The above-mentioned characteristics are very important to ensure people remain ‘employable’ throughout business cycles and across countries. Even though the global job market is connected, it is a fact that different countries go through different cycles. For example, the Greek job market is starting from a low point so for the next 3 to 4 years I expect the job market to perform well. At a Pan-European level, the market is very mature and, despite being at a good level overall, opportunities are less. And of course, with Brexit, it is unclear how easy it will be for a Greek to go work in the UK, a very common choice amongst the Greeks for living and working abroad.
Therefore, to remain ‘relevant’ one has to stay ‘connected’ with the current job market cycle, the market developments and opportunities that are around them, keep evolving their skills and constantly learn new skills. In a competitive market, all additional advantages can make a difference, whether another language or a professional certification. Realistically speaking, it is difficult to think of a successful university graduate today who does not possess at least 2 or 3 languages. What is also very important is experiences and a proper first job. Even if a young graduate were to join a family business or get a job close to where their family is, it would be beneficial to start their career with a large structured organization, preferably abroad. Because the first couple of years of a job, are another university themselves.
Business Consulting, Banking & Finance, Entrepreneurship – International
Marios is the Founder and Managing Partner of Loggerhead Partners. He is a financial executive with an international career spanning over 20+ years across investment banking, hedge fund management, private equity, wealth management, corporate and structured finance and real estate investments.
Marios is the Senior Advisor to the Group CEO of the Bank of Cyprus; a role he assumed in late 2017 as he stepped down from the Board of Directors after 4 years to take a more active role at the Bank through Loggerhead Partners. Loggerhead Partners is now responsible for the Bank of Cyprus Group’s equity participations that arose through the restructuring process. In this capacity, Marios chairs or participates in the Management of these investments.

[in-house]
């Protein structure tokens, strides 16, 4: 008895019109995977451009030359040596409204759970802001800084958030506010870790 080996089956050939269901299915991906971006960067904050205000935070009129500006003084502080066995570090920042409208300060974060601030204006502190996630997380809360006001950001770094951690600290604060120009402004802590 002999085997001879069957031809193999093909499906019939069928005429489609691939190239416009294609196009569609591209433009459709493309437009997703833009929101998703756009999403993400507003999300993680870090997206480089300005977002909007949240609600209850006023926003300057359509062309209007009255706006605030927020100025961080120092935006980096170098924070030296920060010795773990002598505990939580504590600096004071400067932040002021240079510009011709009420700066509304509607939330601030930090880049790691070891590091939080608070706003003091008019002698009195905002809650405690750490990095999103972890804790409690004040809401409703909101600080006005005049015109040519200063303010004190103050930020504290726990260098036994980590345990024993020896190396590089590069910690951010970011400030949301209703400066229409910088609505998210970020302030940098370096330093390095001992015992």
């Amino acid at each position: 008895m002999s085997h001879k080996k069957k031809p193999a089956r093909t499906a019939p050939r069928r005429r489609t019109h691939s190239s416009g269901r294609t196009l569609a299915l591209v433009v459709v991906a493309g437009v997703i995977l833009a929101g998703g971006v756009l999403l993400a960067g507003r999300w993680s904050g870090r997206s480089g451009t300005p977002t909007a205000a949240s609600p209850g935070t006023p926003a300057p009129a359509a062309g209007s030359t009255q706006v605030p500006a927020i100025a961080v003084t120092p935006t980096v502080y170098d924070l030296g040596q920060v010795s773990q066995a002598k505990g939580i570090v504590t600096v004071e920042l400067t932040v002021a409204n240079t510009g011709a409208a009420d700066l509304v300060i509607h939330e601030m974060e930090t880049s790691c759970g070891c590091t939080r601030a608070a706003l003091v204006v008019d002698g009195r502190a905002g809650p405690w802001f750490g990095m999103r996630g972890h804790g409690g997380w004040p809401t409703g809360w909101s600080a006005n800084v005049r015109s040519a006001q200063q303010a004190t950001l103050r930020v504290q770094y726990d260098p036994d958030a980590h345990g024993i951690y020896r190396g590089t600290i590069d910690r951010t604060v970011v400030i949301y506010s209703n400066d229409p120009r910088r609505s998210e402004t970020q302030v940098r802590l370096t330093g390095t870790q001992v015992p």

Prior to his time at the Bank of Cyprus, Marios co-founded Auvest, a Global Macro Hedge Fund, where he headed the finance, operations and risk management functions between 2008-2013. He set up and managed the firm’s main operations office in Nicosia and was a member of the investment committee.
Marios is a former Senior Vice President of Clariden Leu Bank (part of Credit Suisse Group) based in Zurich and Head of Business Development for Eastern and Central Europe and Turkey. He led a team of Relationship Managers covering these markets and worked with larger clients in the structuring and management of their wealth. Prior to this he was Chief Financial Officer of Amana Group, a major industrial contracting company based out of Dubai. He was instrumental in setting up the Corporate Office structure and designing the Finance and Accounting functions across the Branch network.
Marios was also a co-founder and Vice President of Capital Risk Group LLC, New York. He started his career as an Analyst and later an Associate at Enron, based out of Houston, Texas and worked for the in-house principal investment and corporate finance group. He interned at McKinsey & Co in Athens and J.P. Morgan Chase M&A in New York.
He holds an MBA from Harvard Business School (2001), and a B.Sc. in Finance from Louisiana State University (1997).